Christina Rasnake MS, CSCS, USAW, FMSC, RPR. The University of Delaware Strength and Conditioning
Collaboration is a keyword that we use daily at the University of Delaware. Our Sports Performance team works together to prepare our student-athletes with the best opportunity to perform at an optimal level. Since our department stresses data-driven decision making we found it a great opportunity to partner with Sparta Science. We are approaching a full year of integrating the Sparta Science data with our programming and how we have conversations between our strength & conditioning coaches, athletic trainers, team doctors, sport coaches, and the student-athletes.
The UD Protocol
Our Sports Performance team has scanned every Varsity student-athlete at the University of Delaware and the importance of our scan can be seen in our strength & conditioning programming, rehabilitative plans, and recovery plans. As we began collecting data, our Sports Performance team wanted to stress consistency in our decision making based on the Sparta Movement Signature. Because consistency is key to all methods of testing for valid and reliable data analysis, we follow a standard protocol of testing across all our Varsity teams.
When we program our lift session, we program based on the time of the year (i.e. In-Season, Off-Season), and found it important to perform the Jump Scan consistently based on the season – and this dictates the emphasis of our training methodologies. All our student-athletes perform baseline testing at the beginning of each academic year (Balance, Plank, and Jump Scan).
When a team is in their Off-Season phase, we test at the end of each lifting phase or every 4th week. We want our goal when tracking and analyzing the data to test every 30 days and use the Sparta Movement Signature to assign LED grouping (Load, Explode, Drive) based on the lowest variable. If the strength and conditioning coach or athletic trainer are working with post-surgical or chronically injured athletes, they can test when deemed necessary.
Our In-Season teams are tested more frequently based on playing time or starter vs non-starter. The starters or high minute/rep student-athletes perform the Jump Scan every 2 weeks at a minimum to gather more information on fatigue levels, changes in practice load, and injury risks. The non-starters or low minute/rep student-athletes perform the Jump Scan every 30 days, similar to our Off-Season protocol. Our protocol of Off-Season, post-surgical, or chronically injured athletes is the same for In-Season testing.
We have multiple teams that test every week on a consistent day to track trends during the In-Season phase. The more data we can collect, the more consistent our analysis of the data will become, and we can help our student-athletes stay fresh and ready to compete. The frequency at which we scan our In-Season student-athletes will make us more aware of fatigue and potential injury risk as well as alert us to external factors (stressors) that affect performance (i.e. mid-terms, poor diet, pain, lack of sleep). Scanning our Off-Season student-athletes coordinated with our lifting phases allows our program to adapt based on a need’s analysis centered around the Sparta Movement Signature, creating an individualized plan.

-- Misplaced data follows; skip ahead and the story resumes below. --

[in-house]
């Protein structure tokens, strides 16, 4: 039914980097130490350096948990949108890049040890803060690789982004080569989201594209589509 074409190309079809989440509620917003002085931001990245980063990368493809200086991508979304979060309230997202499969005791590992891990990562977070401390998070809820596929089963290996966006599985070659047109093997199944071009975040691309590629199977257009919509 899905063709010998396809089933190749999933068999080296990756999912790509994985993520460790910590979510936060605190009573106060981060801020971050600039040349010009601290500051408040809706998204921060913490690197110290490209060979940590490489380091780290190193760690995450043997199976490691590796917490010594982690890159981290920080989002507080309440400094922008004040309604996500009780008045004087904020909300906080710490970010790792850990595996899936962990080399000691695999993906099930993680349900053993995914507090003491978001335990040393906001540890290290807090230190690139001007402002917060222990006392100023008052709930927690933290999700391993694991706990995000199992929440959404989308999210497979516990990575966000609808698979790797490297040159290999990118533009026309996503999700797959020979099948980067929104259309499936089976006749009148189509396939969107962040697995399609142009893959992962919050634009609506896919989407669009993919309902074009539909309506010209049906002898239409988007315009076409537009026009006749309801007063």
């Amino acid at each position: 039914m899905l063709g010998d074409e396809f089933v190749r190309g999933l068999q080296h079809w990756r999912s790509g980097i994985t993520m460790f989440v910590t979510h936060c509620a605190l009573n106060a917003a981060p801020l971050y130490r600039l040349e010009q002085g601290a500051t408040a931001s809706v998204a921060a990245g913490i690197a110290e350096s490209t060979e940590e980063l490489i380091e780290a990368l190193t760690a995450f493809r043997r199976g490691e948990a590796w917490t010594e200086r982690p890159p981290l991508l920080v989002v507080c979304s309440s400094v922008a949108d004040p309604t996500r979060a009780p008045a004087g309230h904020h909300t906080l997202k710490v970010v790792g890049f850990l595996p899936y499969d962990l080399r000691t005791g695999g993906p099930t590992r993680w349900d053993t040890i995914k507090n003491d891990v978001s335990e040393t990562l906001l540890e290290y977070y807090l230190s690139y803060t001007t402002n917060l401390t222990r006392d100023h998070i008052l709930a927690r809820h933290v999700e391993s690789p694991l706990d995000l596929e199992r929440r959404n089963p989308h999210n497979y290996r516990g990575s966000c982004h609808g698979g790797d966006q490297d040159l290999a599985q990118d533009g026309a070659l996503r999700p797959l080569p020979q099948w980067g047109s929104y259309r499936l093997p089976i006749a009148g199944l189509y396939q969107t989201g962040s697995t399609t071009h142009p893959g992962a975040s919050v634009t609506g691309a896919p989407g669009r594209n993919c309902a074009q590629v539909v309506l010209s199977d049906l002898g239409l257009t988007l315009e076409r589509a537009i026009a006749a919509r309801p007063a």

Collaboration in Sports Performance
The consistency of collaboration with our athletic trainers and strength and conditioning coaches creates a seamless and steady conversation about our student-athletes health and performance because of frequent screening. Working with the athletic trainers allows our department to be on the same page with lift sessions, rehabilitative sessions, and best practices for recovery. Since the strength and conditioning coaches see how the student-athlete moves in the lift or run sessions, and the athletic trainers see how they move at practice this information can be used in conjunction with the Sparta Jump Scan data. Using this information allows collaboration to create recovery groups based on needs. Some of our teams have used the LED grouping to assign recovery groups with Sparta-specific exercises, mobility work, or soft-tissue work to better assist the athlete to perform and become a well-rounded athlete.
With more data to review, we can make better decisions to assist our student-athletes. This data-driven state of mind becomes a proactive model instead of a normal medical model that is reactive to the needs of the student-athlete. If we can use our data appropriately, we can make decisions to assist our student-athletes to perform at an optimal level, and remain healthy during a long season. This validates our consistent and proactive approach to save us time and money, as well as producing more successful competitive seasons.
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